Posted October 9, 2012 by Alex Moss Editor in Films
 
 

Zaytoun


The buddy sub-genre of films is normally reserved for action comedies or just straight up comedy.

The buddy sub-genre of films
is normally reserved for action comedies or just straight up comedy.
The likes of Lethal
Weapon
, Butch Cassidy And The
Sundance Kid
and The Odd Couple
all have a definite level of humour about them. Zaytoun is unequivocally a buddy movie but given its setting
in 1982 Lebanon, just prior to Israel’s invasion of the country, it would be
fair to suggest comedy is not on the agenda. There are moments of humour but it’s more interested in
exploring how two people from opposite sides of the battlefield are thrown
together and form a friendship that changes both their lives.

Fahed
(Abdallah El Akal) is a young
Palestinian refugee living in Beirut’s Shatila refugee camp. His days are spent selling cigarettes,
dodging bullets and learning how to fight, his nights are spent sheltering from
Israeli air raids. When he witnesses
his father killed in an Israeli bombing, he is determined to return his
father’s olive tree to their stolen home in Palestine. But when his Palestine Liberation
Organisation unit capture downed Israeli fighter pilot Yoni (Stephen Dorff), Fahed sees an
opportunity. Helping Yoni to
escape, the pair form a fractious relationship, with Yoni sporting a bullet in
the leg thanks to Fahed’s aggressive side, as they make for the Israeli
border. But with the local militia
not far behind them can the pair learn to trust each other and reach safety?

Perhaps
the smartest thing about Zaytoun is that, despite the political backdrop and
impending war, it is hugely uplifting film. At first Fahed is all too happy to wave a gun in Yoni’s face
and even when they’re on the road together their relationship is always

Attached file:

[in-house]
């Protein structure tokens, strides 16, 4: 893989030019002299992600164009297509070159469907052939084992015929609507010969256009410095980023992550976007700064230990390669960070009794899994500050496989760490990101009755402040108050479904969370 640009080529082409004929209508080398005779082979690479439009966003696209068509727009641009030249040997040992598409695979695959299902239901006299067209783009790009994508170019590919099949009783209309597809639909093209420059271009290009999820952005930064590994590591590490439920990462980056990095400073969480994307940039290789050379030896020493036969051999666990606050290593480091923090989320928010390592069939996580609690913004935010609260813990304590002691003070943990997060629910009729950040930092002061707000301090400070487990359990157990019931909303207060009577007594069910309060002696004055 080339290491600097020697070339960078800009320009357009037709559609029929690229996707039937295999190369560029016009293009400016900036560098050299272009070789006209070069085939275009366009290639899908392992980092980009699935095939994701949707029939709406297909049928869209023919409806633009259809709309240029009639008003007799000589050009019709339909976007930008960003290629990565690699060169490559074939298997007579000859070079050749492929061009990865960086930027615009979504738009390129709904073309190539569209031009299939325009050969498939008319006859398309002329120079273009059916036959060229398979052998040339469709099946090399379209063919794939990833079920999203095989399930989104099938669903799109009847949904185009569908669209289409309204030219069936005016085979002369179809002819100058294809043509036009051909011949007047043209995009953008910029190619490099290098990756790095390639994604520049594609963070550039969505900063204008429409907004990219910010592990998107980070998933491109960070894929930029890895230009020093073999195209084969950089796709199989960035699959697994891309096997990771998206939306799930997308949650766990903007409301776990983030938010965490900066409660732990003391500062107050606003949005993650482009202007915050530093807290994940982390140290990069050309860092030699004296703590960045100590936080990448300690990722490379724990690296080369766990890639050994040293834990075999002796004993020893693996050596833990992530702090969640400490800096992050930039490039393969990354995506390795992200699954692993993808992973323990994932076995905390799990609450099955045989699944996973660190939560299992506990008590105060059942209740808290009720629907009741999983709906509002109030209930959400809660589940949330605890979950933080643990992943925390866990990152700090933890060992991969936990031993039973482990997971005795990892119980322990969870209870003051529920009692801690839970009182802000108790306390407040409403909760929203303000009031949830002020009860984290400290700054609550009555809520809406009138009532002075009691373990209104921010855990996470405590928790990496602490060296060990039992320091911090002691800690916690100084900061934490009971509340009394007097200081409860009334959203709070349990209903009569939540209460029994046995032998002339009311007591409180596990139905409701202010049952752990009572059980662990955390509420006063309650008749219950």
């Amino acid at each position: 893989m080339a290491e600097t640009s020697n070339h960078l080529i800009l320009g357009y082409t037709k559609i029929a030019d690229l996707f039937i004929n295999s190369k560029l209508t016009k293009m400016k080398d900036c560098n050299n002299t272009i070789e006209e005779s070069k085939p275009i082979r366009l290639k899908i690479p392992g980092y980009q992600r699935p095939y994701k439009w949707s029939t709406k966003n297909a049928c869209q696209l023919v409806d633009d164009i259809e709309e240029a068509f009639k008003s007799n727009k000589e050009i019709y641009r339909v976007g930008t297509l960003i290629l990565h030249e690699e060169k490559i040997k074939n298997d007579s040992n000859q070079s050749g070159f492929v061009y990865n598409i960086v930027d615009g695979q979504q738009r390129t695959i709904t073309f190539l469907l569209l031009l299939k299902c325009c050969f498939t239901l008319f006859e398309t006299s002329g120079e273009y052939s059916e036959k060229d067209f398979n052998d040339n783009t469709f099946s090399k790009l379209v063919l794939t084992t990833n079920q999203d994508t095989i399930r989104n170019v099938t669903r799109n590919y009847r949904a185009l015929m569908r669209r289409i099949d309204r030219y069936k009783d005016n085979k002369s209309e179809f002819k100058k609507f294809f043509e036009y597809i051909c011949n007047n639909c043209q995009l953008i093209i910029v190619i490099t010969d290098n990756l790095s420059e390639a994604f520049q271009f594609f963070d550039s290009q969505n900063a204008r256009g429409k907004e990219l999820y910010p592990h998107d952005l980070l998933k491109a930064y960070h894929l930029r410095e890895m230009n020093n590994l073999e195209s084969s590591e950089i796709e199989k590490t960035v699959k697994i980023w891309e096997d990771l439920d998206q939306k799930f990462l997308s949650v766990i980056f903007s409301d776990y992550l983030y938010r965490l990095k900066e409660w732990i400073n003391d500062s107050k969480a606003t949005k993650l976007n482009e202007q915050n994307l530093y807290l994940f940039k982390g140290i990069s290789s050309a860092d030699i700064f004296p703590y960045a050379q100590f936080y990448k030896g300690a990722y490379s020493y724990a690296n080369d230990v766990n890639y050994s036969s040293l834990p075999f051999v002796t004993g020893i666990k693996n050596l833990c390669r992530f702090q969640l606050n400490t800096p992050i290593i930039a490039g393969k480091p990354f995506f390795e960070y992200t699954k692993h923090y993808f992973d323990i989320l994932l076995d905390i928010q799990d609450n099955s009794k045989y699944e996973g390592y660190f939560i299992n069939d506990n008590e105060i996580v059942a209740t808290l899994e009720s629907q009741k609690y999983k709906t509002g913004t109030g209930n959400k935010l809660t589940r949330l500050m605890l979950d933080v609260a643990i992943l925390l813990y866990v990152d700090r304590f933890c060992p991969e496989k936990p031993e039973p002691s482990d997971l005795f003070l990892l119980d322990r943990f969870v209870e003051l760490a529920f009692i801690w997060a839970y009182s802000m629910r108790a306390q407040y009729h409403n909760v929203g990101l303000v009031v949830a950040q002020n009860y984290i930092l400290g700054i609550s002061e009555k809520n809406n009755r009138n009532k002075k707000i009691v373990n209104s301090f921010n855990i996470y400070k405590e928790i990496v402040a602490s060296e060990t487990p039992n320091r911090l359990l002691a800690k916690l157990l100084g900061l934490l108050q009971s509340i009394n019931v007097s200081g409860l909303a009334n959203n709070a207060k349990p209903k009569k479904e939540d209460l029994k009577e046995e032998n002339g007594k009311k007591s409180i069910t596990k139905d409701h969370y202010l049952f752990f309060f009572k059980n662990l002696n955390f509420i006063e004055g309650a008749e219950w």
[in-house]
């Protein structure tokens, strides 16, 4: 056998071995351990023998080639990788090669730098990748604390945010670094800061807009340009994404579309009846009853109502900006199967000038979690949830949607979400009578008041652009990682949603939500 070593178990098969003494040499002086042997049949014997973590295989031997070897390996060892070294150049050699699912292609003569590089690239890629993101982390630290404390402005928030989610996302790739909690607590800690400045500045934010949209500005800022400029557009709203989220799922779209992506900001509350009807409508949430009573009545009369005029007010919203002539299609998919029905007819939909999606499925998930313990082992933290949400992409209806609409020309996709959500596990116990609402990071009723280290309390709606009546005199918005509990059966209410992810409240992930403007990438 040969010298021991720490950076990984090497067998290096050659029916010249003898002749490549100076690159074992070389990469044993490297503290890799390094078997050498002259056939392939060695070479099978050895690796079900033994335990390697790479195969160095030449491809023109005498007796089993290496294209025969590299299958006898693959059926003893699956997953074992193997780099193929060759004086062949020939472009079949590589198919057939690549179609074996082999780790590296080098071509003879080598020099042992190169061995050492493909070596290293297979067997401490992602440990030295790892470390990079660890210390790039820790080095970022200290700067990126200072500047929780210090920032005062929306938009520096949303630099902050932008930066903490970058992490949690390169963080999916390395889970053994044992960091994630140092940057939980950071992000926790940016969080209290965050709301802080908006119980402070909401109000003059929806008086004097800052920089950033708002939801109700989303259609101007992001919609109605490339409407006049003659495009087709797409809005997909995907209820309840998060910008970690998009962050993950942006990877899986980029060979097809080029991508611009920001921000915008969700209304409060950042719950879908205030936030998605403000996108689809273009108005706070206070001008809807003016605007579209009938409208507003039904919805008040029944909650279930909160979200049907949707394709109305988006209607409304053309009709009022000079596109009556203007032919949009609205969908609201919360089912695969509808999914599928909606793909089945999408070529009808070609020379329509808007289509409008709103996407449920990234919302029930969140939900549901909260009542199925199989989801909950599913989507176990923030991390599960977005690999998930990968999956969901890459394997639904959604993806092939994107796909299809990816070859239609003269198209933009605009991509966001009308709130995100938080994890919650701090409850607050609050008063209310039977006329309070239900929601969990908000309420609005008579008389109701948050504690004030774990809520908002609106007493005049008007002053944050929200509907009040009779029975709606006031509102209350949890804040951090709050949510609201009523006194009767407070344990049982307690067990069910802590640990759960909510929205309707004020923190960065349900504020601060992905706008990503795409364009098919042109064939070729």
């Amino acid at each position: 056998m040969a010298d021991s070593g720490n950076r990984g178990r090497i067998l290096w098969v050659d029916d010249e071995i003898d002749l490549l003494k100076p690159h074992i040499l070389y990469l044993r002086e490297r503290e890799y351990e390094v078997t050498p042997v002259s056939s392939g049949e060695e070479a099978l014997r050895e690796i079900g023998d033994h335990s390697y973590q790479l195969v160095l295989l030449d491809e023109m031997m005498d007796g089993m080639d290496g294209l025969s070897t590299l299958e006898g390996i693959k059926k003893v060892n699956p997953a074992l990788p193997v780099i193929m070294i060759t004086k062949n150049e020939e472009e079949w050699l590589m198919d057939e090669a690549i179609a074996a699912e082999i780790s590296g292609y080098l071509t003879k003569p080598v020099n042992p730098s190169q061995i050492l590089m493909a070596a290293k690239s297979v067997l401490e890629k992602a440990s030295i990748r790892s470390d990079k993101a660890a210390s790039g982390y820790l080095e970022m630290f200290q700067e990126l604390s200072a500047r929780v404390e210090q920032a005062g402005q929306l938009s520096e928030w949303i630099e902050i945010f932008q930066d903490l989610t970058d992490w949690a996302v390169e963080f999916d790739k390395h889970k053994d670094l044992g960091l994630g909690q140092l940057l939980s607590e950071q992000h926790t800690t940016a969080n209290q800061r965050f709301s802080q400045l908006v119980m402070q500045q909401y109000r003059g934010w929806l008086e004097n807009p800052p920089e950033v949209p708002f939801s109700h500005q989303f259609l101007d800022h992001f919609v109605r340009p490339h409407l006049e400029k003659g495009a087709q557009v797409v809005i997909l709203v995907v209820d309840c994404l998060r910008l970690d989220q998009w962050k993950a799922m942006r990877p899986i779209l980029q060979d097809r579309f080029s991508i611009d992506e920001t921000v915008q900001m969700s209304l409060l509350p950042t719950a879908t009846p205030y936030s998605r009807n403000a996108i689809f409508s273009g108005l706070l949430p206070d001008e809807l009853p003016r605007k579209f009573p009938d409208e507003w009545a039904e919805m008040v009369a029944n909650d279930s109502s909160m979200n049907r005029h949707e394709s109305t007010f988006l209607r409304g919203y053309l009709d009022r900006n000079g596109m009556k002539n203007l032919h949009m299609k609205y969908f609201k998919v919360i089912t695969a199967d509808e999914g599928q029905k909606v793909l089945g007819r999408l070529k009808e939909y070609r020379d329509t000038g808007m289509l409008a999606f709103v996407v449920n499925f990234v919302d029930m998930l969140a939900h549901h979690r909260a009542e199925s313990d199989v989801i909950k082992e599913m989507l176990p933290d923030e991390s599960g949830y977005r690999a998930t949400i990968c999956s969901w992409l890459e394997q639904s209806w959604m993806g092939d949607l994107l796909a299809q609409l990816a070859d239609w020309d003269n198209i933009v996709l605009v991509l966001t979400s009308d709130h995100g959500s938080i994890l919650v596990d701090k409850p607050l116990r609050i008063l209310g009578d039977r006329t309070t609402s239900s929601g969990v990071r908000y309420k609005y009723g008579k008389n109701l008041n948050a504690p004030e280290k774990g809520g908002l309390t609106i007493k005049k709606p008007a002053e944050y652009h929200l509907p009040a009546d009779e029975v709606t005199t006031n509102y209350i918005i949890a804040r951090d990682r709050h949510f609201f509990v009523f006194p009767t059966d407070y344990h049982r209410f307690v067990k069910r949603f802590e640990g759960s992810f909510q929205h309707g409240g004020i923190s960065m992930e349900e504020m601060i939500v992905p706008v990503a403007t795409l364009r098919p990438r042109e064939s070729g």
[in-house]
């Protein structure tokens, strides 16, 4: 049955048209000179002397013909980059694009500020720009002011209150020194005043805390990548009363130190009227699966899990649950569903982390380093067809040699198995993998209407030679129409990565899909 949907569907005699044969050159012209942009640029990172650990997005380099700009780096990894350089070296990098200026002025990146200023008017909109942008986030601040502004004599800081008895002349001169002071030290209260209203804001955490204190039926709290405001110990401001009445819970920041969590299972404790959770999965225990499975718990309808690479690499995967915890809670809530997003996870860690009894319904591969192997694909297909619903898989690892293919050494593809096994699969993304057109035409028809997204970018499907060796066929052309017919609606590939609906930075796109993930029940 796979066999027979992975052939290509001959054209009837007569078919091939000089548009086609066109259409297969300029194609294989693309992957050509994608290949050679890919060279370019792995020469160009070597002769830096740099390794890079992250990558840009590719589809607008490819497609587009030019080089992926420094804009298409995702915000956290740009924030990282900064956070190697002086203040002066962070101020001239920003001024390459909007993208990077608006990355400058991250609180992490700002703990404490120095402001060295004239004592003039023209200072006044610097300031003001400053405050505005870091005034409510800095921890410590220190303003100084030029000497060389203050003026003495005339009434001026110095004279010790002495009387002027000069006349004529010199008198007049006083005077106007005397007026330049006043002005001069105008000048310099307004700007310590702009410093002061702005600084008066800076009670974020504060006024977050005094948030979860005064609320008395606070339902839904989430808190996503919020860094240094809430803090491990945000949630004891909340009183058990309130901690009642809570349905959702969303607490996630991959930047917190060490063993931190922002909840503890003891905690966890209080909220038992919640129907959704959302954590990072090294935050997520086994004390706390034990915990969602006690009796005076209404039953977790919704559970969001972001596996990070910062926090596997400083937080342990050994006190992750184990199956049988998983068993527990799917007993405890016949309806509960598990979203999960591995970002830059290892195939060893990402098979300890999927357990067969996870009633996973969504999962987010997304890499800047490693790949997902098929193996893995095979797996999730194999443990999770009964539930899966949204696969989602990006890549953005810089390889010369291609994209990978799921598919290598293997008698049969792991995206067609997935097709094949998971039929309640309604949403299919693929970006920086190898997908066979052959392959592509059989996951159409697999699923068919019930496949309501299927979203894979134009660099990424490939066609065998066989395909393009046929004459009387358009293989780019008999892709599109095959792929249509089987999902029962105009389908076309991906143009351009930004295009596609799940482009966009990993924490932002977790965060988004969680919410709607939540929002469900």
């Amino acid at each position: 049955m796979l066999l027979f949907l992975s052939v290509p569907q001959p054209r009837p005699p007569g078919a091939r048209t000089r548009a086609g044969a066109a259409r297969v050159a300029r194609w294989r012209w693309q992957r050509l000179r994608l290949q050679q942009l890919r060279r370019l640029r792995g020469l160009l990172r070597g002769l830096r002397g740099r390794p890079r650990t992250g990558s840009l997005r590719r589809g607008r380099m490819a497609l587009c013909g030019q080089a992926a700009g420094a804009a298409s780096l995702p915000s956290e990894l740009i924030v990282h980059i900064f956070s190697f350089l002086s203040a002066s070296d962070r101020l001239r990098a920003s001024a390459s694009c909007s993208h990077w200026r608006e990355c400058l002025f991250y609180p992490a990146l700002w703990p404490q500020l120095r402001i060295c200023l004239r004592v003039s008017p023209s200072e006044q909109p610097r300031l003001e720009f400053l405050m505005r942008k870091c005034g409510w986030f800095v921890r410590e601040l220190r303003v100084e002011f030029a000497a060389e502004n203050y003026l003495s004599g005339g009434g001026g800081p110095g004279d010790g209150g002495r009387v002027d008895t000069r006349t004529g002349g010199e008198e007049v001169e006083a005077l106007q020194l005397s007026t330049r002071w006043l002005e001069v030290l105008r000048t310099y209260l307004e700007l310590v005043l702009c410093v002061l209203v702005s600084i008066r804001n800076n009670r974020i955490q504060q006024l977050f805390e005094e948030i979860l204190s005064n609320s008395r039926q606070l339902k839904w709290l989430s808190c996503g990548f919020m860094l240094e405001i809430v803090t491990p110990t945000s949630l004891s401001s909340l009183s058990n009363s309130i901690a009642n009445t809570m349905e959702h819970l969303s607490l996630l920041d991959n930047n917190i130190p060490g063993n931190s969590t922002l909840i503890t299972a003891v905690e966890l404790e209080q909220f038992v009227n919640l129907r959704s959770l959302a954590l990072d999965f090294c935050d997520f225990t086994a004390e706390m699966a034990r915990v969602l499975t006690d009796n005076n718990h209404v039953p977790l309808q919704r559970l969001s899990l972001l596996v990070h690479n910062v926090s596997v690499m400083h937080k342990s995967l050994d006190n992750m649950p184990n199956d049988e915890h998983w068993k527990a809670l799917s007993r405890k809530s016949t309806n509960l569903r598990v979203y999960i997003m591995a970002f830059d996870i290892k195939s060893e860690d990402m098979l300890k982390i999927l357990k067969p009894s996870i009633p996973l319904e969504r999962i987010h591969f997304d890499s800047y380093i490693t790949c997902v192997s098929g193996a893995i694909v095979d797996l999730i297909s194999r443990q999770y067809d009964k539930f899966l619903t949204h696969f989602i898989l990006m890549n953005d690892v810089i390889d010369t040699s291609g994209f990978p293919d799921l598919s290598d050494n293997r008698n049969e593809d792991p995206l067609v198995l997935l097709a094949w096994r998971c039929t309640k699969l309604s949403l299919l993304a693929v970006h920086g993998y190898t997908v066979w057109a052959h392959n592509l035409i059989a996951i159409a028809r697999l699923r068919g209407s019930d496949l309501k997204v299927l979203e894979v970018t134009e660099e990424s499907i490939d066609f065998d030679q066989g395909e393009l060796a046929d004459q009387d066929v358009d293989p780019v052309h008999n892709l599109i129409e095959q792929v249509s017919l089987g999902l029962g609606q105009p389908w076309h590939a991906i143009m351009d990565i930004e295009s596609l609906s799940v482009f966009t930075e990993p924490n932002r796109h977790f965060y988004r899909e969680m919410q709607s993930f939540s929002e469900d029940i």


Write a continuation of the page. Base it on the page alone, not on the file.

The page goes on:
bordering on fractious. But
watching the pair develop a bond that transcends their ‘enemies’ label is
hugely rewarding.

Dorff
and El Akal’s chemistry is undeniable.
The pair have moments of genuine warmth mixed with a degree of mistrust
that only vanishes towards the end of the second act. Their performances are both spot on. Dorff is undoubtedly breaking free of
his straight-to-DVD persona of recent years, perfectly honing the Israeli
accent and bringing just the right level of gruff anger to proceedings. It seems that Sofia Coppola’s Somewhere
was a catalyst for Dorff’s flexing acting talents. El Akal is a revelation. His Fahed is a cocky and unpleasant character when we first
meet him. It’s only when the bombs
start falling and the chips are really down that we see the scared child. His performance is reminiscent of a
number of the brilliant actors in Brazilian gangster classic City Of God. That level of wise beyond his years combined with enough
childish mannerism to never let you forget his tender age. When El Akal and Dorff bond the film is
at it’s strongest.

Like
the relationship between the two protagonists, director Eran Riklis makes solid
juxtaposing use of the locations.
The tragic war torn country is at moments staggeringly beautiful;
rolling hills and almost heavenly landscapes. And then the reality of the war in Lebanon can come to the
fore with a graveyard of military vehicles or a refugee camp with schools
riddled with bullet holes. If
anything you feel Riklis is as times sugar-coating the more hostile side of the
conflict. Only fleetingly at the
beginning do we see the horrors of the war and thereafter it is only ever seen
as a backdrop to Yoni and Fahed’s odyssey across the country.

The
film does drag towards the end.
Having accompanied Yoni and Fahed on their journey you’re left feeling
somewhat bemused by writer Nader Rizq’s
insistence to have not one but four different endings. When a story comes to a natural
conclusion it is frustrating to then be presented with another half an hour of
plot which adds little to the overall feeling of the piece.

Often
uplifting but with a definite bittersweet climax (the film ends just before the
Israeli invasion of Lebanon and mere months before the Sabra and Shatila
massacres where the Israeli Defence Force was complicit in the murders of up to
3500 civilian men, women and children), Zaytoun is a buddy movie with a
difference which is held together by solid onscreen chemistry between Dorff and
El Akal.


Alex Moss Editor

 
Alex Moss’ obsession with film began the moment he witnessed the Alien burst forth from John Hurt’s stomach. It was perhaps ill-advised to witness this aged 6 but much like the beast within Hurt, he became infected by a parasite called ‘Movies’. Rarely away from his computer or a big screen, as he muses on Cinematic Deities, Alex is “more machine now than man. His mind is twisted and evil”. Email: alex.moss@filmjuice.com